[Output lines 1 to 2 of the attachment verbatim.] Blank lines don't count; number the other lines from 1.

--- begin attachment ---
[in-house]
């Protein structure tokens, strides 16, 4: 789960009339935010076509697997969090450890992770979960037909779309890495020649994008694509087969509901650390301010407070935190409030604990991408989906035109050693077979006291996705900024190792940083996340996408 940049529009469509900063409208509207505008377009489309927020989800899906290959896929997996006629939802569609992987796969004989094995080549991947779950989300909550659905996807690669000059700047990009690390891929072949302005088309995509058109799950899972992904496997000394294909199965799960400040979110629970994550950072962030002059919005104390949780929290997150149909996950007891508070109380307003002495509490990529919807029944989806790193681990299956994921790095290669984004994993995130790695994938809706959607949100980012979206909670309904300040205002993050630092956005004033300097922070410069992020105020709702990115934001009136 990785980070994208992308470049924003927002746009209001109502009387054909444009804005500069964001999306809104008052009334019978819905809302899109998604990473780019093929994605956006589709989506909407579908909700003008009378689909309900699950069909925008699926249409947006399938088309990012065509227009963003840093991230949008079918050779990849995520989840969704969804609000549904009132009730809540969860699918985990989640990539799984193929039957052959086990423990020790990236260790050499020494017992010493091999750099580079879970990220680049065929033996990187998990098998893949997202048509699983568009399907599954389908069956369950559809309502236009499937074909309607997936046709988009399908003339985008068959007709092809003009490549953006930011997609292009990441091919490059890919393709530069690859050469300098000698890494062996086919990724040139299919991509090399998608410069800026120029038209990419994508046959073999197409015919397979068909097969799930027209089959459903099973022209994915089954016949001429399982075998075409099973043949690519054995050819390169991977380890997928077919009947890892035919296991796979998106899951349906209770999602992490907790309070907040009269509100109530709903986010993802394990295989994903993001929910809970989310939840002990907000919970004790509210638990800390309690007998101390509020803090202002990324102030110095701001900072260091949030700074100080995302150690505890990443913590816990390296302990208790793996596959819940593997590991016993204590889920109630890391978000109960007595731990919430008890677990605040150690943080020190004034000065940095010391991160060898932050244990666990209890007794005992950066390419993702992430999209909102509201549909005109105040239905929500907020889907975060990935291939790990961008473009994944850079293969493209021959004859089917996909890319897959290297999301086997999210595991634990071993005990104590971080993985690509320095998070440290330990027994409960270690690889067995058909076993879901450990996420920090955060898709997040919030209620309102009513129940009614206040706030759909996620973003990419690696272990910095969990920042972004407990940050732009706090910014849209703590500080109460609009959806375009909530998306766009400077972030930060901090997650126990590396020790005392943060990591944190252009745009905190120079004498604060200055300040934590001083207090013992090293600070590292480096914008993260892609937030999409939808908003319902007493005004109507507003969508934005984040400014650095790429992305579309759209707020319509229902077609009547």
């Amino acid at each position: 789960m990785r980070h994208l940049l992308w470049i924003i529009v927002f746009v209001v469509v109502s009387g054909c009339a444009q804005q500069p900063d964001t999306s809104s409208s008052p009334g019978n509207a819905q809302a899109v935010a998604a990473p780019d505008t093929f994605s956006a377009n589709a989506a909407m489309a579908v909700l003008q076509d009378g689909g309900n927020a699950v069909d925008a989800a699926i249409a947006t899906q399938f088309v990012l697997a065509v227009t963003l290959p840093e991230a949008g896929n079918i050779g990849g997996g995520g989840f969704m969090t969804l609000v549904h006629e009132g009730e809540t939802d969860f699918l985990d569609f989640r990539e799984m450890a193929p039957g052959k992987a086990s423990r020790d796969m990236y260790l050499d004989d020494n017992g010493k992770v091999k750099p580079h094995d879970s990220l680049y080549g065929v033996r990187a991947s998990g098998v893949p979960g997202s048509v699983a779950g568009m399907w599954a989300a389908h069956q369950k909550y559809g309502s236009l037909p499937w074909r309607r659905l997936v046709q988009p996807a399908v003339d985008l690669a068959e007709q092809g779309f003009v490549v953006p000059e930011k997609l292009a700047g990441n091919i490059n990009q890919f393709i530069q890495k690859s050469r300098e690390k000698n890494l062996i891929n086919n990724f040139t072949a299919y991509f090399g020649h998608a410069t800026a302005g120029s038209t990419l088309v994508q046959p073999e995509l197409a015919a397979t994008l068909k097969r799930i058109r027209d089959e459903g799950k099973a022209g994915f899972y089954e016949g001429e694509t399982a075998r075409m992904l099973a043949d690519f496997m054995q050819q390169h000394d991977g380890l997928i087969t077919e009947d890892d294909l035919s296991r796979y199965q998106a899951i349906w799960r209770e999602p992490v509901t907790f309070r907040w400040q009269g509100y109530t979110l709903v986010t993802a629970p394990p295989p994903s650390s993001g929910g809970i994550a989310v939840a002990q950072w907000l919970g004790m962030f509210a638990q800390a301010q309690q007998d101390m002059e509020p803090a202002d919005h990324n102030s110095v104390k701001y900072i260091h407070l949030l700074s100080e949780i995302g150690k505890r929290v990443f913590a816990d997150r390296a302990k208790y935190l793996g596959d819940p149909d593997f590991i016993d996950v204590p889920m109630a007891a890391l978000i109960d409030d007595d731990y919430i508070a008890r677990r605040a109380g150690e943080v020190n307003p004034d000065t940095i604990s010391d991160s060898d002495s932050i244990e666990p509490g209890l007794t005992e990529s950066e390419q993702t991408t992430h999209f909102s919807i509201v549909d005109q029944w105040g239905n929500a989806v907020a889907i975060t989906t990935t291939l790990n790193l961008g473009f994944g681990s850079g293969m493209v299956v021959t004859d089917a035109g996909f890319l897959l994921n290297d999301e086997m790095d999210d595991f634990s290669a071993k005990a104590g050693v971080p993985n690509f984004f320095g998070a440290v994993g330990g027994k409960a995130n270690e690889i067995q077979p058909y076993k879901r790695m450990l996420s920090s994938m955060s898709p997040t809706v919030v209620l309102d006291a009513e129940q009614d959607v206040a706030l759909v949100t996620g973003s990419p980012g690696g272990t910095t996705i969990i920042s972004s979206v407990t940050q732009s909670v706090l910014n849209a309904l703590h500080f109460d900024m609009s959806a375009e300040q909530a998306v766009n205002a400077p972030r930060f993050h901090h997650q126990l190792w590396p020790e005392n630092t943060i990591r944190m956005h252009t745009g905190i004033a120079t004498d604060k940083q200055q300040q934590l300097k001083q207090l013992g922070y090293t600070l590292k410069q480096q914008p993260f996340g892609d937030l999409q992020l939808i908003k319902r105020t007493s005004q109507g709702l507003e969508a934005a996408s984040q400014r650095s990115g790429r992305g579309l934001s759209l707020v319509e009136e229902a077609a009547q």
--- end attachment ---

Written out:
[in-house]
């Protein structure tokens, strides 16, 4: 789960009339935010076509697997969090450890992770979960037909779309890495020649994008694509087969509901650390301010407070935190409030604990991408989906035109050693077979006291996705900024190792940083996340996408 940049529009469509900063409208509207505008377009489309927020989800899906290959896929997996006629939802569609992987796969004989094995080549991947779950989300909550659905996807690669000059700047990009690390891929072949302005088309995509058109799950899972992904496997000394294909199965799960400040979110629970994550950072962030002059919005104390949780929290997150149909996950007891508070109380307003002495509490990529919807029944989806790193681990299956994921790095290669984004994993995130790695994938809706959607949100980012979206909670309904300040205002993050630092956005004033300097922070410069992020105020709702990115934001009136 990785980070994208992308470049924003927002746009209001109502009387054909444009804005500069964001999306809104008052009334019978819905809302899109998604990473780019093929994605956006589709989506909407579908909700003008009378689909309900699950069909925008699926249409947006399938088309990012065509227009963003840093991230949008079918050779990849995520989840969704969804609000549904009132009730809540969860699918985990989640990539799984193929039957052959086990423990020790990236260790050499020494017992010493091999750099580079879970990220680049065929033996990187998990098998893949997202048509699983568009399907599954389908069956369950559809309502236009499937074909309607997936046709988009399908003339985008068959007709092809003009490549953006930011997609292009990441091919490059890919393709530069690859050469300098000698890494062996086919990724040139299919991509090399998608410069800026120029038209990419994508046959073999197409015919397979068909097969799930027209089959459903099973022209994915089954016949001429399982075998075409099973043949690519054995050819390169991977380890997928077919009947890892035919296991796979998106899951349906209770999602992490907790309070907040009269509100109530709903986010993802394990295989994903993001929910809970989310939840002990907000919970004790509210638990800390309690007998101390509020803090202002990324102030110095701001900072260091949030700074100080995302150690505890990443913590816990390296302990208790793996596959819940593997590991016993204590889920109630890391978000109960007595731990919430008890677990605040150690943080020190004034000065940095010391991160060898932050244990666990209890007794005992950066390419993702992430999209909102509201549909005109105040239905929500907020889907975060990935291939790990961008473009994944850079293969493209021959004859089917996909890319897959290297999301086997999210595991634990071993005990104590971080993985690509320095998070440290330990027994409960270690690889067995058909076993879901450990996420920090955060898709997040919030209620309102009513129940009614206040706030759909996620973003990419690696272990910095969990920042972004407990940050732009706090910014849209703590500080109460609009959806375009909530998306766009400077972030930060901090997650126990590396020790005392943060990591944190252009745009905190120079004498604060200055300040934590001083207090013992090293600070590292480096914008993260892609937030999409939808908003319902007493005004109507507003969508934005984040400014650095790429992305579309759209707020319509229902077609009547």